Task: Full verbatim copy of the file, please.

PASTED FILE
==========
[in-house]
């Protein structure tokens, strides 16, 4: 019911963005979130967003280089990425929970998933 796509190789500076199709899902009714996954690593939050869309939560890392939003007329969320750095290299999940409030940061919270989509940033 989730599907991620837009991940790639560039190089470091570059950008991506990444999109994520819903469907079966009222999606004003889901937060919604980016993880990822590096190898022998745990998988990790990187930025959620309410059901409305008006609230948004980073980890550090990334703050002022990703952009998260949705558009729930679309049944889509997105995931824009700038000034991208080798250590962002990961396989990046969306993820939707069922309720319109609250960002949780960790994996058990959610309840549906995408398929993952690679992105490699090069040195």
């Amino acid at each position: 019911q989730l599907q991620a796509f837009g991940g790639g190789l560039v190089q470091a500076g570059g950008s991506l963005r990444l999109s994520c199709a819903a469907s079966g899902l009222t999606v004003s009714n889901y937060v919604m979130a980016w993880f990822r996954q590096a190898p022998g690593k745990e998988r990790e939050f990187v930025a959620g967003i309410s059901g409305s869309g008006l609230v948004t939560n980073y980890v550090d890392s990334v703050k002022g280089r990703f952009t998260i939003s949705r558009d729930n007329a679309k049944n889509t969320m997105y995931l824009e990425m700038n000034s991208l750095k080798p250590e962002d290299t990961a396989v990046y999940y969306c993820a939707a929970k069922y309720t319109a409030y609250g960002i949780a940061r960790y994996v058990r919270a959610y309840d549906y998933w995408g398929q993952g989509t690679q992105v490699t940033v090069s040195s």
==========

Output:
[in-house]
């Protein structure tokens, strides 16, 4: 019911963005979130967003280089990425929970998933 796509190789500076199709899902009714996954690593939050869309939560890392939003007329969320750095290299999940409030940061919270989509940033 989730599907991620837009991940790639560039190089470091570059950008991506990444999109994520819903469907079966009222999606004003889901937060919604980016993880990822590096190898022998745990998988990790990187930025959620309410059901409305008006609230948004980073980890550090990334703050002022990703952009998260949705558009729930679309049944889509997105995931824009700038000034991208080798250590962002990961396989990046969306993820939707069922309720319109609250960002949780960790994996058990959610309840549906995408398929993952690679992105490699090069040195």
């Amino acid at each position: 019911q989730l599907q991620a796509f837009g991940g790639g190789l560039v190089q470091a500076g570059g950008s991506l963005r990444l999109s994520c199709a819903a469907s079966g899902l009222t999606v004003s009714n889901y937060v919604m979130a980016w993880f990822r996954q590096a190898p022998g690593k745990e998988r990790e939050f990187v930025a959620g967003i309410s059901g409305s869309g008006l609230v948004t939560n980073y980890v550090d890392s990334v703050k002022g280089r990703f952009t998260i939003s949705r558009d729930n007329a679309k049944n889509t969320m997105y995931l824009e990425m700038n000034s991208l750095k080798p250590e962002d290299t990961a396989v990046y999940y969306c993820a939707a929970k069922y309720t319109a409030y609250g960002i949780a940061r960790y994996v058990r919270a959610y309840d549906y998933w995408g398929q993952g989509t690679q992105v490699t940033v090069s040195s």